Lows occur when I’m at my school still trying to figure out my niche. Students now speak and say “hello” more spontaneously. They sometimes stop by our English room to say hello. I want to chat with the students and the teachers at my school, yet neither they nor I are fluent in each other’s language. Fortunately, smiles, laughter and body language are universal communication tools. The lows occur in my life when out of frustration I feel totally at a loss for words or those universal tools fail. My mute button is then pushed! If you know me at all, you will understand that I do NOT like being mute!
|Judy showing students about the holiday, Halloween, which is not recognized in Armenia.|
Various American holidays are studied during English class and English Club.
These are HIGH's in teaching my Armenian students.
Emotions level out periodically just as on the amusement park roller coaster. One’s sense of anticipation builds especially if eyes are covered to prevent seeing what is next on the roller coaster track. A steep drop into the depths of the ride happens when a question is asked and an understandable answer does not follow, or I see a student with potential for learning who is ignored or dismissed as if he weren’t present in the classroom. This unfortunately occurs on a regular basis in Armenian classrooms. The roller coaster rises from that low and gradually carries me onto the plateau when at the end of the day, a teacher asks me to walk home with her. We are not able to verbally communicate very well, although we try, but arm-in-arm in the true Armenian way, we start up the steep hill together headed toward our homes. She is riding the high rail of the roller coaster with me and doesn’t even know it.
|Gas heater with pipe venting to outside---main source of heat in our apartment and we are lucky to have it!!!|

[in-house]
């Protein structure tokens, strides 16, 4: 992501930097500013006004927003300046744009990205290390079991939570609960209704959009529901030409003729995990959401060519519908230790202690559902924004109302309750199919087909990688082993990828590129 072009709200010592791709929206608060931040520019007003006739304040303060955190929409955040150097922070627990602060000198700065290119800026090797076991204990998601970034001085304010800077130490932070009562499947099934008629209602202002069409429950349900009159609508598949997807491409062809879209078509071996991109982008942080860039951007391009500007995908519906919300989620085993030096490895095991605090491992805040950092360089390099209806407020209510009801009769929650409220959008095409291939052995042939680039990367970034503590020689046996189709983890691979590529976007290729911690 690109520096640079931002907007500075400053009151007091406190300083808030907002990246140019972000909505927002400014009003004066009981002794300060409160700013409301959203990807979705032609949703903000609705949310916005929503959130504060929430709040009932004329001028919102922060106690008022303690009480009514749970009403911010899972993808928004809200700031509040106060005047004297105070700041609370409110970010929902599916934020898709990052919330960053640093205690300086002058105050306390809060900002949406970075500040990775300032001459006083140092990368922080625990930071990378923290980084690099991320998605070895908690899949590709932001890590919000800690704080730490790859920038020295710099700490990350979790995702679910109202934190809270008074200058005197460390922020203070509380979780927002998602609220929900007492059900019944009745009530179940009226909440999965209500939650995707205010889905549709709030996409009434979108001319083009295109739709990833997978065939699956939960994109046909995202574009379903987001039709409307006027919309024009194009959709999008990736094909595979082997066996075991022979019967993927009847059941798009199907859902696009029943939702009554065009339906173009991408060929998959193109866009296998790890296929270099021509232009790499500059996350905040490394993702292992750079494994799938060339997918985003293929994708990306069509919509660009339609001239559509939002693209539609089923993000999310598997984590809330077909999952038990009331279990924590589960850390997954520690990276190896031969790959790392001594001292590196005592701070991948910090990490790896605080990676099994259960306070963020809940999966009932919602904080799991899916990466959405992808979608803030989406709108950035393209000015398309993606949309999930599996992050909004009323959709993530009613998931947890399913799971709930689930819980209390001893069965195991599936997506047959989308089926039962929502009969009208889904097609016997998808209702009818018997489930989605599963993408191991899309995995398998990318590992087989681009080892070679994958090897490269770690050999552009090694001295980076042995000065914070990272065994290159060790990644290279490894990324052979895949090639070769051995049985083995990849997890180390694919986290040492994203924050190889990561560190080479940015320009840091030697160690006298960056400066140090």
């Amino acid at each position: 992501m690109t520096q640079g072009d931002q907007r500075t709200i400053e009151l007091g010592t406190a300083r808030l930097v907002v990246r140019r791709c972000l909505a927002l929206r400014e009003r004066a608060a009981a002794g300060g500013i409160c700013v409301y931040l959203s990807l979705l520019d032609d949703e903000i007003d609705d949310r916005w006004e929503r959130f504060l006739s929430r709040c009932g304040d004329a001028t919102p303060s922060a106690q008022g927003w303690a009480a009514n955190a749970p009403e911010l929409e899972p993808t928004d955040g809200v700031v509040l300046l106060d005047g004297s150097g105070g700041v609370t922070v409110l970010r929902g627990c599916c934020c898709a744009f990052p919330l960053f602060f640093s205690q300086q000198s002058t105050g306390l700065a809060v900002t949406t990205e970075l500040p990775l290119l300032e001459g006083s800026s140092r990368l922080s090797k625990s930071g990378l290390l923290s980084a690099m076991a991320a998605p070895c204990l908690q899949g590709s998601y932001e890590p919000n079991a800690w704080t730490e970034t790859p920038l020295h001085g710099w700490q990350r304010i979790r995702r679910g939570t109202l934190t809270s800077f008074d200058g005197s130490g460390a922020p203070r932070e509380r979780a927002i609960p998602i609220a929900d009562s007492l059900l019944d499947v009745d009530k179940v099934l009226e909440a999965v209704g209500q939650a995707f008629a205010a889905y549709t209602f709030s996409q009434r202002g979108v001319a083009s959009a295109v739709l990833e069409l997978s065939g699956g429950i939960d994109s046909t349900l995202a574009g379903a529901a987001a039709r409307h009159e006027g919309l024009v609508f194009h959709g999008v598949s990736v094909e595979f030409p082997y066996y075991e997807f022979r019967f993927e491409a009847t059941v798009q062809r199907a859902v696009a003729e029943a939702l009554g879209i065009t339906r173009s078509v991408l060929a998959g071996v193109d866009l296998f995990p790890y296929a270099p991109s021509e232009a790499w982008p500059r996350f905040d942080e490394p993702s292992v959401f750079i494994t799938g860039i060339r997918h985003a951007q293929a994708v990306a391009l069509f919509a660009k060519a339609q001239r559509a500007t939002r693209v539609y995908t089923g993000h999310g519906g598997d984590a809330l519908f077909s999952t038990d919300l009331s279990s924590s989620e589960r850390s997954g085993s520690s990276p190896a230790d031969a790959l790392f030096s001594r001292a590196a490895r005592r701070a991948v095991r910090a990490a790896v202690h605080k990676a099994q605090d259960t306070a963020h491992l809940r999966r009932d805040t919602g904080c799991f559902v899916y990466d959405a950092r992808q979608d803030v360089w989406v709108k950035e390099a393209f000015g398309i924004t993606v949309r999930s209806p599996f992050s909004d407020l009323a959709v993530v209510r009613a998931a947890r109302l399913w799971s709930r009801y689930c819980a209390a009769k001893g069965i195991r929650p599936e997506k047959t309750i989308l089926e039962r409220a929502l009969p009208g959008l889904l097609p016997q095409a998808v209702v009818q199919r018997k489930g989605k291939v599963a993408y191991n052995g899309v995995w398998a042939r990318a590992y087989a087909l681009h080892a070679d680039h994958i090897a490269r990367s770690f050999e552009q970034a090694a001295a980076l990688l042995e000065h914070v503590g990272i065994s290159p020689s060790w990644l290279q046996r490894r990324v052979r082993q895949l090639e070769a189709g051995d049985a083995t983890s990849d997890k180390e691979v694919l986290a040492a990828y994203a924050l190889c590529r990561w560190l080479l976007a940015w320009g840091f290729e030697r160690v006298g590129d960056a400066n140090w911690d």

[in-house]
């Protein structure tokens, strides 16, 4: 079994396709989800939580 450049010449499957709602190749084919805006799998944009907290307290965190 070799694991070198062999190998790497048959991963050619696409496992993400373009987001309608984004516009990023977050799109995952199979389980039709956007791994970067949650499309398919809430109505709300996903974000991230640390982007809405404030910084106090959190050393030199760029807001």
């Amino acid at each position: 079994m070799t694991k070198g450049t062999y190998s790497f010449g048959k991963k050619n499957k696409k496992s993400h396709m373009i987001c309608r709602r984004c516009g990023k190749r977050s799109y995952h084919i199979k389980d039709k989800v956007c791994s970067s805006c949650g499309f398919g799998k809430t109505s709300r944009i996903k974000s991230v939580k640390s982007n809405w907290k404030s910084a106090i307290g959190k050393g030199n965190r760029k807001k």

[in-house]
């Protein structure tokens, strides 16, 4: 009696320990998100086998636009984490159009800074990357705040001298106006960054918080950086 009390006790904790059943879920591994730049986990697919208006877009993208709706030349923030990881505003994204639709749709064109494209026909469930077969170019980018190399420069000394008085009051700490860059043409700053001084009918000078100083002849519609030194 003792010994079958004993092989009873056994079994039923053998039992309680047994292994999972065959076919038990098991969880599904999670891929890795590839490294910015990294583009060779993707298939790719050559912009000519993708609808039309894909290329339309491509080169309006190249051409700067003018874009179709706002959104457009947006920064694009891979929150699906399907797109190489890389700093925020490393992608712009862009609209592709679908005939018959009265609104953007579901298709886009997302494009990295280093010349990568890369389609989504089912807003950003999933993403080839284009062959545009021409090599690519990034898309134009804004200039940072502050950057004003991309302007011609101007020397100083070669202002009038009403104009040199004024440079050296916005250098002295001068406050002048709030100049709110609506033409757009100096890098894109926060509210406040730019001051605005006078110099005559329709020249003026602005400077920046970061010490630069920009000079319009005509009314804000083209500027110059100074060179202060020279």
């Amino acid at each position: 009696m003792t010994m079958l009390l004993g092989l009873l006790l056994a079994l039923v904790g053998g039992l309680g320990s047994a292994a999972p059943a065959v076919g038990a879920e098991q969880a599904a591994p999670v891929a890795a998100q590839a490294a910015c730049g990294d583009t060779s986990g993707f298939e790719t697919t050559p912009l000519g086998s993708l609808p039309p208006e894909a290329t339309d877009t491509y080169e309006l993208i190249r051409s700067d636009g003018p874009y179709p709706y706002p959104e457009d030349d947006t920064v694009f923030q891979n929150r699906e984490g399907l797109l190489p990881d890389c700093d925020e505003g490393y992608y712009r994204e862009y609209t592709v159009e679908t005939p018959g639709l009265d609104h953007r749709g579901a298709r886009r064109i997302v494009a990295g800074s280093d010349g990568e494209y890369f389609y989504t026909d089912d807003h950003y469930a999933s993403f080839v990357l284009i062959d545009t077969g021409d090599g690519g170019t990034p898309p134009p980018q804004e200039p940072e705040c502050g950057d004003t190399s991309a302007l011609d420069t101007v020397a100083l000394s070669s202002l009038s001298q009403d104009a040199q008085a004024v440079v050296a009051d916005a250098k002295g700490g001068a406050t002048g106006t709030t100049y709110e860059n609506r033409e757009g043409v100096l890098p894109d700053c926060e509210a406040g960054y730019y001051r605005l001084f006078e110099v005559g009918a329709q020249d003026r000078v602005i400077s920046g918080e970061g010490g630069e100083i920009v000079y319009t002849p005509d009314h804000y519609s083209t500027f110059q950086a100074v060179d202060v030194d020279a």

When I enter our apartment, it is cold inside. (We turn off our heat before leaving for work each morning for safety.) Still riding the high of a friendly walk home, I brace myself for turning on the gas heater which provides the majority of heat for our apt. I have not done this before because I am afraid of the gas and what it might do if too high, or leaks or doesn’t ignite. I’m also afraid of extinguishing the pilot light which would be a low in David’s day when he arrives home and has to struggle to re-light it. But, I swiftly turn the designated knob to the far left as David has shown me previously. A swish of gas is heard, and soon flames appear, yellow and blue, dancing in the window of the heater. I adjust the flames and relax as heat begins to flow into the cold room. I am riding a new high brought on by the success of accomplishing merely this simple task. The smallest of triumphs, sometimes that’s all it takes!
|Site seeing tour with Dave and Judy.Statues portray actors in movie about Dilijan, "Mimino".This was a day filled with HIGH's. They balance the LOW's.|